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Private Investigators and Crossing State Lines

Private Investigators and Crossing State Lines: Facts and Laws You Should Know

While a lot of PI work is done online these days, many investigations still require travel. Some require a lot of travel. And for cases like possible kidnappings, tracking runaways, or locating a missing person that doesn’t want to be found, the search can take PIs to another state.

Crossing state lines immediately raises a lot of questions for private investigators. Are they allowed to pursue an investigation? Do they need to let the state know they’re there? Are the laws about PI work the same after they cross state lines? What about transporting evidence or weapons?

If you’ve got questions, we’ve got the important information you need. Let’s go over some basics about multi-state investigations and what all PIs should know when it’s time for a road trip.

State Licensing and Reciprocal Licensing

First, licensing is granted by the state. You probably already know this – each state has its own licensing requirements, which typically requires passing an exam, setting up a bond, and so on. That license only applies to the state that issued it, which means once you cross state lines, it’s no longer in effect.

Practically, that doesn’t have significance for basic tasks. You can still cross state lines to interview a person and then head back without worrying that your license will be forfeited, etc. But if you’re bringing back evidence, or carrying out surveillance in another state, then licensing starts to become important.

That’s where reciprocal licensing comes in. Basically, states have agreements with each that they’ll honor each other’s PI licensing. As long as the PI started the investigation in their home state where they are licensed, they are allowed to cross over to a state with a reciprocal agreement and follow up there. They just can’t set up a business there, and there may be time limits for how long the reciprocal licensing works, usually 30 days or so.

Reciprocal licensing can get a little complicated and does vary. It’s not always based on bordering states, either. California has a reciprocal agreement with Florida: New York doesn’t have one with New Jersey. So, it’s important to always check with your state’s licensing information and look up reciprocal licensing details. Those details will inform you of not only the time limit, but other requirements like written notification, and laws about new business (PIs can’t solicit new clients, etc.).

Of course, PIs can hold licenses in multiple states at once, but that’s usually only feasible if the PI regularly commutes across state lines and often has clients in two states.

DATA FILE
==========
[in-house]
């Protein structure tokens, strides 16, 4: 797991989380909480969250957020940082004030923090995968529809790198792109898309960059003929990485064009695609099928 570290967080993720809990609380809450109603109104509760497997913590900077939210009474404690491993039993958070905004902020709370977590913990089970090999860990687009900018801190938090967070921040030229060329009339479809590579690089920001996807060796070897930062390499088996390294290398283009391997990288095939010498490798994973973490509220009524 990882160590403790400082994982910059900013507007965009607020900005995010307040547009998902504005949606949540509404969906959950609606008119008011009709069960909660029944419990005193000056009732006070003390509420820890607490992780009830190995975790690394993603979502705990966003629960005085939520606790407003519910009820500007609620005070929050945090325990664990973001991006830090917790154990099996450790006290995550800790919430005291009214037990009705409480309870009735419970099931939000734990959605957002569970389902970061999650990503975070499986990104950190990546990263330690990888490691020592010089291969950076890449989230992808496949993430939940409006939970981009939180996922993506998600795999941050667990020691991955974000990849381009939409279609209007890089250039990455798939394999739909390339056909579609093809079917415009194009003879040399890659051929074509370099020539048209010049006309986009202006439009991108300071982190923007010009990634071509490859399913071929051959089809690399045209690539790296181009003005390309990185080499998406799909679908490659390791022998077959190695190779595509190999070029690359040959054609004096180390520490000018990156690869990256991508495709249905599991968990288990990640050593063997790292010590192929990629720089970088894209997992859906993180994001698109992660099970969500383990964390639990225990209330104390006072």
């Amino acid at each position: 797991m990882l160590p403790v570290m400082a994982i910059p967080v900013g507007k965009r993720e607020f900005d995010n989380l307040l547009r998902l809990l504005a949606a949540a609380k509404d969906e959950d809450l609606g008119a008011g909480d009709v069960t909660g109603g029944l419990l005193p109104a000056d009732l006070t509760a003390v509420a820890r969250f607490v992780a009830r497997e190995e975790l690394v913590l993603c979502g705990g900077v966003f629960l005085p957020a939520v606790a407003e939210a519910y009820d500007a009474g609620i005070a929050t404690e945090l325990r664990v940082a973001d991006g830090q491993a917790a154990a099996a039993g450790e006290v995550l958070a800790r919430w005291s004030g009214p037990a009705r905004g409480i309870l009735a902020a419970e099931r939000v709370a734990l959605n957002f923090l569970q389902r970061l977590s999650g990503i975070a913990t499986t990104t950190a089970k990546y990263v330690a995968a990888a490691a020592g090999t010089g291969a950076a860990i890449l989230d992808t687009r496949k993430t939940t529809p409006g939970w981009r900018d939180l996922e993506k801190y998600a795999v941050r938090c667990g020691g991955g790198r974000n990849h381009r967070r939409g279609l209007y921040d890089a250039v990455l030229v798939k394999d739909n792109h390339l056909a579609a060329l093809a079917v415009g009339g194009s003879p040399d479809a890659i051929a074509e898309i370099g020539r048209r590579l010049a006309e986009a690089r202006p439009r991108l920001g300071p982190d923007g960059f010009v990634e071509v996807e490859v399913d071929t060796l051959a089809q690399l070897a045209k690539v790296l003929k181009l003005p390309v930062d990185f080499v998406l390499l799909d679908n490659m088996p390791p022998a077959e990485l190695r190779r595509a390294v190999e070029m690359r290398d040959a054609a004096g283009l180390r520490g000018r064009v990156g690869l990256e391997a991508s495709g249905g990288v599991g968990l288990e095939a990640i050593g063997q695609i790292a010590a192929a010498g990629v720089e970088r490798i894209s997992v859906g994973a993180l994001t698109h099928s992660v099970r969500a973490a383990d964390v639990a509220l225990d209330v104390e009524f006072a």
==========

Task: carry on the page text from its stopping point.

What About Carrying Weapons?

Gun licensing also follows a similar pattern. States have reciprocal agreements with each other that allow license holders to carry certain firearms across a state border legally for a certain amount of time, as long as they follow the associated laws in each state. Reciprocal agreements vary between gun and PI licenses, so it’s a good idea to research the basics behind each.

Keep in Mind Laws About Recording Conversations

Many state laws are broadly similar to each other, and PIs don’t need to worry much about being confronted with an entirely different set of laws. For example, trespassing laws are pretty clear and don’t differ much from state to state. The expectation of privacy is a general rule that’s held up across states and limits how PIs can photograph or record people, especially in their own homes.

However, one legal issue that can differ significantly is the matter of consent to recordings. Some states don’t allow any kind of phone recording or wiretapping. Some only allow for phone recording if both sides are shown to consent to it (this is generally the most common approach). And some states are one-party states, which means only one party (like the PI on one end of the conversation) needs to consent to record a call. These laws apply depending on where the PI is when the recording is taking place. So, if they’re doing work and making calls in a state they aren’t familiar with, PIs should know the consent laws there if they want to record anything.

Final Notes

Many types of PI work can take investigators across state lines. If they are simply gathering evidence on a brief trip, there’s probably nothing to worry about. However, if they are planning on doing more extensive work in the state, they should be aware of local laws. PIs should at minimum look up reciprocal agreements for neighboring states and see if their licensing will apply to a new state and for how long. With an eye on details like this, private investigators can ensure they’re always following the law. This also avoids trouble with evidence being inadmissible or illegally obtained.

As always, if you have questions about a particularly important case, it’s a good idea to consult an attorney with experience in criminal law. They’ll be able to provide more information about how you can legally collect information when crossing state lines and bring it back for a successful case.

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